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Is retiring early unpatriotic?

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As for wealthy folks collecting Social Security, Stein says that's headed for extinction, too.

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"I would guess that in 20 years, there simply is not going to be any Social Security for wealthy people; that will be thoroughly means-tested, and probably should be," he says. "I mean, why should very rich people get Social Security? More and more, the whole program will be skewed toward helping poor and close-to-poor people and ignoring people who are already well-to-do."

As for the 63-year-old Stein, he has no plans to retire.

"I don't ever expect to stop working," he says. "I love my work. I don't believe there is a meaningful life without work. You're not a whole person without work."

Who will hire older workers?
Every boomer who delays retirement or starts an encore career will help offset the coming shortage of American workers, especially in areas such as education and public and social services.

The 2000 Senior Citizens Freedom to Work Act helped pave the way by allowing workers ages 65 through 69 the freedom to earn as much money as they wish without losing Social Security benefits.

But the coming worker crunch runs far deeper than a shortage of ready hands and welcoming smiles.

The problem is, companies aren't looking for older workers.

"It's not just a shortage of people who were born 18 years ago, it's a shortage of people with the skills companies need," says Melanie Holmes, vice president of world of work solutions for Manpower. "It's a combination of a warm-body shortage and a skills shortage."

Holmes says American companies are unprepared to attract and accommodate older workers or transfer the knowledge from retiring workers to their successors.

"The problem is, companies aren't looking for older workers," she says. "When we surveyed about the aging workplace in 2007, only 18 percent of the employers we talked to said they had a strategy to recruit older workers, and only 28 percent had a strategy to retain older workers."

Older workers have a wealth of job and life experience to offer employers. They tend to be more loyal and dependable too, she says.

"The main advantage is (boomers) have a work ethic," Holmes says. "When our clients complain to us about the temporary employees we send to them, it's not because they don't have the skills necessary to do the job, it's that they don't show up on time, they're not dressed appropriately, they may not treat their co-workers with respect -- all that work-ethic stuff that older workers have."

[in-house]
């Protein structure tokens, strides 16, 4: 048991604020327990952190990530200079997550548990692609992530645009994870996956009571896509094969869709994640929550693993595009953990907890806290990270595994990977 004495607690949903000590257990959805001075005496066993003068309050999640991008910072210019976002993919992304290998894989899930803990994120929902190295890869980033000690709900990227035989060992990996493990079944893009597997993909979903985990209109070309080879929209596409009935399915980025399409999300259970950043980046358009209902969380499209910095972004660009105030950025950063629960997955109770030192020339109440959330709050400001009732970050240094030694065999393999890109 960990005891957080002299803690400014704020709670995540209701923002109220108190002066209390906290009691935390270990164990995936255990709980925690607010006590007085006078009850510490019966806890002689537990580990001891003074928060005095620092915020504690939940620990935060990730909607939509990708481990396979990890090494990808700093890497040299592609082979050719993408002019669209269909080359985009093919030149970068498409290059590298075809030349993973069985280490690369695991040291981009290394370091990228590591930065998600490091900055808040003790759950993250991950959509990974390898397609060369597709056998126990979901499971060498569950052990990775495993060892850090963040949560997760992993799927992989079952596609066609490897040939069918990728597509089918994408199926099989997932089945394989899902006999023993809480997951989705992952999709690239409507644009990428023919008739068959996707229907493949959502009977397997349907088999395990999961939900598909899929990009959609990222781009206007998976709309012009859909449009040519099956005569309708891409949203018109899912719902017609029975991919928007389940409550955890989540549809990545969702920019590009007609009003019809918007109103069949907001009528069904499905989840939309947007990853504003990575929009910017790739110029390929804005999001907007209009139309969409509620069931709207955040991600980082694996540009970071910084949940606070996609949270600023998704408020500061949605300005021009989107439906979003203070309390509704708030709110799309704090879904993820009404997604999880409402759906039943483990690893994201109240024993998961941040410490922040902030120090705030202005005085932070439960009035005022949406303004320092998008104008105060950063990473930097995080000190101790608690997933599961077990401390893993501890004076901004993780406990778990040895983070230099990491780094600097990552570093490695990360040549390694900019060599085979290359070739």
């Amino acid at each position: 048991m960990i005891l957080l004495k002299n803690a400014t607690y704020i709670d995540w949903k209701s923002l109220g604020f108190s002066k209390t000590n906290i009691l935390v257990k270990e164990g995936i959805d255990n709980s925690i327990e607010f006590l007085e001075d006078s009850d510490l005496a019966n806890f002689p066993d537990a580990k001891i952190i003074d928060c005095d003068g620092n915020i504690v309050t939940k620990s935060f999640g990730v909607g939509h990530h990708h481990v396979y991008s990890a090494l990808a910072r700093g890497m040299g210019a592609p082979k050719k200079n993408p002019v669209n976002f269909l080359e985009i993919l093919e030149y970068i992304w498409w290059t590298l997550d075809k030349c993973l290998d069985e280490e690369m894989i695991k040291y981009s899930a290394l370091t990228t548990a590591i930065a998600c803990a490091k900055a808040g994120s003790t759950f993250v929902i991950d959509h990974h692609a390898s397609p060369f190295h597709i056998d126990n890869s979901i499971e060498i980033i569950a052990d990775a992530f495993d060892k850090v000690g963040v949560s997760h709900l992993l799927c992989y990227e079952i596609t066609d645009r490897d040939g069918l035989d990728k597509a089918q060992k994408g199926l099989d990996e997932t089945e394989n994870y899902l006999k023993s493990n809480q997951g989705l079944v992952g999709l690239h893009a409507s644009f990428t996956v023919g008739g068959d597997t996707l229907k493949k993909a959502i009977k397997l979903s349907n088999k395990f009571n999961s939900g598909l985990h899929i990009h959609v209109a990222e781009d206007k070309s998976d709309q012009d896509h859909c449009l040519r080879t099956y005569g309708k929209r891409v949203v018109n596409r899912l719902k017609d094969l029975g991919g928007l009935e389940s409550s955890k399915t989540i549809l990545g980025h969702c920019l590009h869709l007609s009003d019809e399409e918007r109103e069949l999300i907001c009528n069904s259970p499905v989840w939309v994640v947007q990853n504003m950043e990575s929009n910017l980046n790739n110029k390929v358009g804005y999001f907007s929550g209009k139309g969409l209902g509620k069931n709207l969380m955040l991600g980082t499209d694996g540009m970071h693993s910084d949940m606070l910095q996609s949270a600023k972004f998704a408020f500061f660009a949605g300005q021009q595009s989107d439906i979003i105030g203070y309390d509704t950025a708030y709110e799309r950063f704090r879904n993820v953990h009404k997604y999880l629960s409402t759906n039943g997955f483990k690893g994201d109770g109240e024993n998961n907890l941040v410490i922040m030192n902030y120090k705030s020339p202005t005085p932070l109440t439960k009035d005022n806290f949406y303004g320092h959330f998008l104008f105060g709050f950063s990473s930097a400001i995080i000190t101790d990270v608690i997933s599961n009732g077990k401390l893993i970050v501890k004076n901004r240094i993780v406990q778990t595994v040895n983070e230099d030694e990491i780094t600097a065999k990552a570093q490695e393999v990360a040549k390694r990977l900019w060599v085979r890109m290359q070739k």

On the negative side, older workers may be set in their ways, resistant to training, less adept with technology and judgmental of younger co-workers. Employers fear the older worker will want a higher salary and cost them more in health coverage and special accommodations under the Americans with Disabilities Act.

Still, the number of older workers is growing, according to U.S. Department of Labor statistics. A boomer herself, Holmes figures her generation is predisposed to continue working in some capacity as long as mind and body permit.

"Most of us have always been workaholics," she says. "We don't want to quit cold turkey."

The challenge for business, she says, is to prepare now to attract and retain older talent before retiring boomers drain the bathtub of skilled workers.

"Are we part of the problem because we're retiring and there's going to be a talent shortage, or are we part of the solution?" Holmes says. "The answer is really 'yes' to both of them.

"When we get to the height of the baby boomers retiring, I think companies are going to be seeing a lot of knowledge and productivity walk out the door. That's when they're going to start feeling the pain. Those are the people they need to retain by offering flexible work arrangements and changing the way some of the jobs are done to compensate for the decline in our physical abilities. Companies are going to have to work hard to get people to stay."

Bankrate.com's corrections policy -- Posted: June 30, 2008
 
 
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